4 Ways Transportation Companies Can Enhance their Supply Chain Operations

Jenna Harvey, Global Manager, Emerging Industries
June 14, 2022

Transportation companies hold together the world’s supply chain. Shipping goods internationally, transporting fuel from refineries, bringing products to retail outlets, and delivering packages last mile to consumers’ homes—transportation is the glue of the economy.

Transportation in Supply Chain Management

This responsibility comes with enormous pressure. These companies are on the hook when deliveries run late due to things like shipping container shortages. They have to keep up with expectations set by online retailers like Amazon to move goods fast, often in just a couple of days. And shipping delays—which inevitably lead to negative press and angry customers—don’t appear to be going anywhere anytime soon.

Low-code platforms help ease the burden on transportation companies by helping them increase visibility, connect disparate systems, and boost efficiency across their entire operation. Below are four ways low-code helps transportation companies cut down on supply chain issues.

Low-code improves transportation in supply chain management.

 

1. Increase visibility and connectivity.

Transportation organizations rely on many different systems, including enterprise resource planning (ERP) systems, warehouse management systems, transportation management systems—or even pen and paper, in some cases. While helpful to some extent, these disparate systems place data in silos and make end-to-end visibility difficult.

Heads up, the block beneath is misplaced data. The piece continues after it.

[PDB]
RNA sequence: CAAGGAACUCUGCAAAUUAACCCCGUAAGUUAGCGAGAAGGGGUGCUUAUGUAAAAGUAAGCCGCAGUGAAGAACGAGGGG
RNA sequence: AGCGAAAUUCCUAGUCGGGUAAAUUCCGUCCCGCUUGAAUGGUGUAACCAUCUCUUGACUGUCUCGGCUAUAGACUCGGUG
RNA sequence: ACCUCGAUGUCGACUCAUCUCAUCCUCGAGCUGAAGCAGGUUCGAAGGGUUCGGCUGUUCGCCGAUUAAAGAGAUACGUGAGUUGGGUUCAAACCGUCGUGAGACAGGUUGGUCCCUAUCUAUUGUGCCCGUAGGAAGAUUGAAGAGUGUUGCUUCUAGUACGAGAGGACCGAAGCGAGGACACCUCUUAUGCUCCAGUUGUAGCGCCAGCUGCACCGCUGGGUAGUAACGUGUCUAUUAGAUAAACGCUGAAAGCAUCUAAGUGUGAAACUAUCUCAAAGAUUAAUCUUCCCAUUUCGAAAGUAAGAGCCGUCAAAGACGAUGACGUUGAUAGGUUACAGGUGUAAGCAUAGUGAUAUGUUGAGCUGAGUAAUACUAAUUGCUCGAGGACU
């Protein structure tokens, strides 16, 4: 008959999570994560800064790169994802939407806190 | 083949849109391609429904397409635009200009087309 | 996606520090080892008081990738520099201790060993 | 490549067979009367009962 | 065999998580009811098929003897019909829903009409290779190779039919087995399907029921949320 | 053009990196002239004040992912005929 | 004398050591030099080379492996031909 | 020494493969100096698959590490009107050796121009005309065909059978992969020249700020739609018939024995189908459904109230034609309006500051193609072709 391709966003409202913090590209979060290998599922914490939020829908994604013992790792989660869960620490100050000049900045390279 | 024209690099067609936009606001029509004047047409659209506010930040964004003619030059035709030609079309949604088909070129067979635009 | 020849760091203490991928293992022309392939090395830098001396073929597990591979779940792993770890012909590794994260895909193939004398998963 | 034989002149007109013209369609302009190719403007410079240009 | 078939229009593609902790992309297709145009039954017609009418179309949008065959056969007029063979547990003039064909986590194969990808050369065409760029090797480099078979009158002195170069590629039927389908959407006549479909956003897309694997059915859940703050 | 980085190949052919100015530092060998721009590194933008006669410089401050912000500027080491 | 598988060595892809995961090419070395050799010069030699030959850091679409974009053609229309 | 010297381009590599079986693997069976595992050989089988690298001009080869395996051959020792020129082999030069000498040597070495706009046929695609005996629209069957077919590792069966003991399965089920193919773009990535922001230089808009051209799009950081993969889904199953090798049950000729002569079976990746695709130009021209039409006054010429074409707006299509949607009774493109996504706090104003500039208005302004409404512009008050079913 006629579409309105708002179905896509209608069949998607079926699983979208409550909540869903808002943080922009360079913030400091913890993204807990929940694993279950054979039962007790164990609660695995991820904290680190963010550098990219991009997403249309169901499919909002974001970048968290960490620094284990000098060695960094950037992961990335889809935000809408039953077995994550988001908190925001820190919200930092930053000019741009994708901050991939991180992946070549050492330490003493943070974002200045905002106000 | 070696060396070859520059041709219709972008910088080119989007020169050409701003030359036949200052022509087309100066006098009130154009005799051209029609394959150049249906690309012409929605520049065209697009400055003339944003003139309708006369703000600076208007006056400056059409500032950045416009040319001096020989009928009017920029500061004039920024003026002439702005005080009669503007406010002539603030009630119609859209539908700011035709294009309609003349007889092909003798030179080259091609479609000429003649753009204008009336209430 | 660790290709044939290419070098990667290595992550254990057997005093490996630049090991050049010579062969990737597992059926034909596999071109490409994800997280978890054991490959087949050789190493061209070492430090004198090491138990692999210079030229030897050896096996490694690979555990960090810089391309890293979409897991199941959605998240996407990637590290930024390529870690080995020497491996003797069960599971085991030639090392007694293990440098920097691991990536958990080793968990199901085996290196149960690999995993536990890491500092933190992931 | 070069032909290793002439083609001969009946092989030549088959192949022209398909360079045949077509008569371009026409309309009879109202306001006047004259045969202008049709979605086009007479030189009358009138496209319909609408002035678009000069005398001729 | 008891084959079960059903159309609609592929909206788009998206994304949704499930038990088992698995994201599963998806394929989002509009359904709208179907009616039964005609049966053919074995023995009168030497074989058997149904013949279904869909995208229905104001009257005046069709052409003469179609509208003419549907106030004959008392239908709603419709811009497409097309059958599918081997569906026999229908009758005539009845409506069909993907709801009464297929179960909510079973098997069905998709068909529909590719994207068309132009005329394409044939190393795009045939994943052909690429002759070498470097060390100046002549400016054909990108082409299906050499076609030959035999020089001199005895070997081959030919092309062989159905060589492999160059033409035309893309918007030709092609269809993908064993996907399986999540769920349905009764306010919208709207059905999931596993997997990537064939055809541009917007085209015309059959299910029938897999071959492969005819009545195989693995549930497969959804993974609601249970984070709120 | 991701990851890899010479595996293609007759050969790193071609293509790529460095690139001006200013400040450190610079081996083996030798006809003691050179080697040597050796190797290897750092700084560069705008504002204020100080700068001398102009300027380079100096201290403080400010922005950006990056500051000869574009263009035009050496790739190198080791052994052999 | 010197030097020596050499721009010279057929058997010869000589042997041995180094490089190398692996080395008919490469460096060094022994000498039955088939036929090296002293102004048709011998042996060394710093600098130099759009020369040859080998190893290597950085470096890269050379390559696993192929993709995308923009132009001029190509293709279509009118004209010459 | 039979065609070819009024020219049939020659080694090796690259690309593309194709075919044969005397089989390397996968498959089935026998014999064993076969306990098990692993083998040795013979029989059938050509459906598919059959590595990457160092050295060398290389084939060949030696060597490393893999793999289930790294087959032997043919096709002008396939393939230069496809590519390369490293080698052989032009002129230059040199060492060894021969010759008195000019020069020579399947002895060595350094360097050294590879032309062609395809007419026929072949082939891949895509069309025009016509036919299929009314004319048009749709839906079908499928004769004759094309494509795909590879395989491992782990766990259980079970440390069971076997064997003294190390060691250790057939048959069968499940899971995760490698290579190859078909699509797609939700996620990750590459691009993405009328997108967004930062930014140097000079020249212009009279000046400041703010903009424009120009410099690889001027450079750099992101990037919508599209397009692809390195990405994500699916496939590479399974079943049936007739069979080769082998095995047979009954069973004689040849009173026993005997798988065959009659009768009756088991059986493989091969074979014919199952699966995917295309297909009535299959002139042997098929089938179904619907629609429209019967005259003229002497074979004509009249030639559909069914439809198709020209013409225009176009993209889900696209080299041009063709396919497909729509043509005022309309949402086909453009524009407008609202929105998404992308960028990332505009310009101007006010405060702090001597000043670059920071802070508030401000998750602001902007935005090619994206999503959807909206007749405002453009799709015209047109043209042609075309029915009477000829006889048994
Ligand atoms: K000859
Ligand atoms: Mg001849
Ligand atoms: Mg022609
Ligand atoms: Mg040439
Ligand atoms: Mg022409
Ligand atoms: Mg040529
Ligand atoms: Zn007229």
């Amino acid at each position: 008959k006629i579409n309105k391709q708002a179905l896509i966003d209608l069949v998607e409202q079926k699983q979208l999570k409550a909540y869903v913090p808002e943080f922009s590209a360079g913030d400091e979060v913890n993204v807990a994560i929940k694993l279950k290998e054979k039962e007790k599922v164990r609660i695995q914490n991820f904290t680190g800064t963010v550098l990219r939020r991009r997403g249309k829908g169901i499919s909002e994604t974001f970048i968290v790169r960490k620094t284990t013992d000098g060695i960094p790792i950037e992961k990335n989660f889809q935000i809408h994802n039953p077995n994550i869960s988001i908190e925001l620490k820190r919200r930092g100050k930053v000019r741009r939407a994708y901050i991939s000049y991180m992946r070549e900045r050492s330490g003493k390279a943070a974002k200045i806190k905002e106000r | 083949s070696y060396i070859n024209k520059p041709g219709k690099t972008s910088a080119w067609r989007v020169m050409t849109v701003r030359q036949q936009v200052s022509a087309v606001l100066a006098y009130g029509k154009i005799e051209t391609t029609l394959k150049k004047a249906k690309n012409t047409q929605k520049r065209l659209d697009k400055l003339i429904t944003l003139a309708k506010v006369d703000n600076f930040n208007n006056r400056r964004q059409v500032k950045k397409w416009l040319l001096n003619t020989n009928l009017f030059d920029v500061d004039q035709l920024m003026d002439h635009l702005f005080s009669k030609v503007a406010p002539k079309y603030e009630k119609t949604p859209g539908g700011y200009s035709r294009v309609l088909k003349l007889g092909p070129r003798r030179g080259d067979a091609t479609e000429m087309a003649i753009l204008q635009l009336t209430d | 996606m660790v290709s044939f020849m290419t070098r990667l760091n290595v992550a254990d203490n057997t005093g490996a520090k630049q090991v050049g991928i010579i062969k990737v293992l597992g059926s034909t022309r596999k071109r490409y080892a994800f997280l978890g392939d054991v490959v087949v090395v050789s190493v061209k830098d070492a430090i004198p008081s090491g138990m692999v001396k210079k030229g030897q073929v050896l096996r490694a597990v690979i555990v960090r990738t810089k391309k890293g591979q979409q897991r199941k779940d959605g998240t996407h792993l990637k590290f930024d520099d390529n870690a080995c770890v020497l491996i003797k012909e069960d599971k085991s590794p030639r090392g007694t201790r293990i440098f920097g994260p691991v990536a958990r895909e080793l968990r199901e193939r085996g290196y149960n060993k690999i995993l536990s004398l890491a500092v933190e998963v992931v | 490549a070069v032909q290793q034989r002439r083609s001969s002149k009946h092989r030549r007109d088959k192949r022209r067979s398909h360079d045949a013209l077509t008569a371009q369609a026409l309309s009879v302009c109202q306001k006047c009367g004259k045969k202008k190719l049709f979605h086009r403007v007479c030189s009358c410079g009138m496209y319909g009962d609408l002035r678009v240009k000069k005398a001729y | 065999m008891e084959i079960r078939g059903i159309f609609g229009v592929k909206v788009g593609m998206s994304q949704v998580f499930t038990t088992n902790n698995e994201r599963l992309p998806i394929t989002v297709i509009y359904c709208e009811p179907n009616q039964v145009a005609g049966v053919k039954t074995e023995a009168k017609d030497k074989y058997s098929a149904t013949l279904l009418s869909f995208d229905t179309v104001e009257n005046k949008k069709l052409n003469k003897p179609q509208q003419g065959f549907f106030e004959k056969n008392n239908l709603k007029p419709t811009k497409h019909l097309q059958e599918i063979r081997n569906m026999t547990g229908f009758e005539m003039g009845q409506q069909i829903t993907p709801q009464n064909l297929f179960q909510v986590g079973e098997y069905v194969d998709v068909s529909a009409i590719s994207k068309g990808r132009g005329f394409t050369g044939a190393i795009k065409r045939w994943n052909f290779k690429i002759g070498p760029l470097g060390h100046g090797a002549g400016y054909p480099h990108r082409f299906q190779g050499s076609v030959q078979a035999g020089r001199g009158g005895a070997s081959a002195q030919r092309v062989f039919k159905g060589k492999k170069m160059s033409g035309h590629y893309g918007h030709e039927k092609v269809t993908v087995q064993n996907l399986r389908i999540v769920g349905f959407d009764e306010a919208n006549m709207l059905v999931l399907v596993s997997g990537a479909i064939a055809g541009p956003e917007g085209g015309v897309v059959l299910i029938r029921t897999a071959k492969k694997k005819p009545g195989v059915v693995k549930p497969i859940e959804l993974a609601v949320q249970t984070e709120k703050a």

Low-code makes it easier to connect disparate technology solutions, even if they lack modern APIs. It even lets you connect to supplier and customer systems to share data, which can lead to increased revenue.

The visibility low-code provides helps teams make decisions faster. For example, let’s say you build a solution to orchestrate driver management that connects to an existing transportation management system, allowing for driver check-ins, scheduling, and real-time location updates. This lets teams see if drivers are in danger of running late before assigning new deliveries to them, communicate status changes like backhaul pickups in real time, and identify other transport partners to offload deliveries to. Without central visibility, team members may need to check multiple systems to accomplish this type of process.

 

2. Improve customer communications.

Customer service teams are often stretched thin. Empowering customers to solve their own issues with self-service options instead of phone calls and emails—from seeking information to updating transport teams on receiving issues—reduces this burden.

Low-code platforms that offer a blend of features to help customers self-serve are ideal. Web portals empower customers to find information on delivery status and solve their own issues. Automation features like bots and business logic can automatically craft and send notifications to customers when scheduled deliveries are missed. Combining these features allows teams to proactively notify customers via email when shipping may be delayed, then lets them follow delivery status via portals.